This concept allows to estimate migration over a long period in the absence of other reliable sources of information. The Russian Far East made the transition from the most colonized and actively increasing population to the territory of most losing it.
Starting from Sakhalin projects and following the production facilities establishment by Japanese companies in manufacturing industries in Russia investment relations between the two countries started expanding rapidly during the recent couple of decades. Today investment cooperation has reached a new development stage, which reveals not only quantitative, but also qualitative changes in the pattern of FDI flows, especially in terms of structure and technological level.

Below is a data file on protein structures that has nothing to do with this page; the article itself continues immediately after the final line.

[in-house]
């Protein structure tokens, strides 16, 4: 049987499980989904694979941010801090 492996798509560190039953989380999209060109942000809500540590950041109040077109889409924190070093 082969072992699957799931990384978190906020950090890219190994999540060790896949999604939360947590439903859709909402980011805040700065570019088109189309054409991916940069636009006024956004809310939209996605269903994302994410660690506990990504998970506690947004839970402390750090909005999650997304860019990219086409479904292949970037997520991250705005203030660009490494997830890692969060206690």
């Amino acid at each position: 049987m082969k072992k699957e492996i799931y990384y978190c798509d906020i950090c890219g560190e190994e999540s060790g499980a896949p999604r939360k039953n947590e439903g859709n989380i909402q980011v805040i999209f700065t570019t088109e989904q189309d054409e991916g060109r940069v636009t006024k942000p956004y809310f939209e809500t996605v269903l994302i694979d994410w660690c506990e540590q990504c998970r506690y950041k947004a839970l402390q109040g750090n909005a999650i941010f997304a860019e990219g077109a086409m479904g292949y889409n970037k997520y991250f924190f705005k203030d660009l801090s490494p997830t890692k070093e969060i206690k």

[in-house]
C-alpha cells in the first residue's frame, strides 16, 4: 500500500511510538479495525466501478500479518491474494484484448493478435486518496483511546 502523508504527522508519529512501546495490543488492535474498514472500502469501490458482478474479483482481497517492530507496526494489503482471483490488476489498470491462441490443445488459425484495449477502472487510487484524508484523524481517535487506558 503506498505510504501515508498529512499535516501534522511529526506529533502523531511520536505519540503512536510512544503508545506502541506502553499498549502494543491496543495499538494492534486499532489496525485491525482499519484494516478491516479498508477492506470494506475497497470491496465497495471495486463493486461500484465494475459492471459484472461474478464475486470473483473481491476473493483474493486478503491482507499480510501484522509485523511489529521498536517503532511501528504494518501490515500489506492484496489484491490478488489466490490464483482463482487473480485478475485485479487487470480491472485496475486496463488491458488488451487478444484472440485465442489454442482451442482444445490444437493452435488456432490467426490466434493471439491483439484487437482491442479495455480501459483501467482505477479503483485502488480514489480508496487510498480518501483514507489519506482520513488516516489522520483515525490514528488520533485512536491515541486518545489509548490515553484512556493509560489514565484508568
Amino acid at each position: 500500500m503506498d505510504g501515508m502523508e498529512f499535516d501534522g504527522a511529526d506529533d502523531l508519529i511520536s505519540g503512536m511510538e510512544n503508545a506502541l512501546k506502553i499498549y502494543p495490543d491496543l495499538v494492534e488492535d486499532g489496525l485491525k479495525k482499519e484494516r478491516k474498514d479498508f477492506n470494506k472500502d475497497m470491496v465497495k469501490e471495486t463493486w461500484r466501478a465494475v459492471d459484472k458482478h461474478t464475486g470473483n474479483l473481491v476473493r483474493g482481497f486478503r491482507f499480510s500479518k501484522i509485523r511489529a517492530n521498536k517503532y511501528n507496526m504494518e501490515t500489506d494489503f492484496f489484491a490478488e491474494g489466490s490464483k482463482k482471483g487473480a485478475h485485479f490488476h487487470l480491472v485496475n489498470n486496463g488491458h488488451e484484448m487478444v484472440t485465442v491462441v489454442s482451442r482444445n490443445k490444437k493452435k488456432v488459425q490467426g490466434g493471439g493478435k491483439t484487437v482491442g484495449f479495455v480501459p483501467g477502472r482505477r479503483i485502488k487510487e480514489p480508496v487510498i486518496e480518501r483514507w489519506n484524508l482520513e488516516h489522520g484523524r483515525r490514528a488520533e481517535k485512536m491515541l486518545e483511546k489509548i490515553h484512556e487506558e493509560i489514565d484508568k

The paper addresses the aspect of regional differences in the approach of Japanese investors toward projects in Russia. The comparison of the major macro-regions that attract Japanese investment (Far-Eastern and Western regions, including Central and North-Western Federal Districts) allows to reveal the critical differences in the industrial distribution that reflect specifics of economic development and investment climate of these territories. However, the Western and Eastern parts of Russia complement each other in terms of investment attraction and contribute to the development of multifaceted and diversified framework for investment cooperation between Russia and Japan.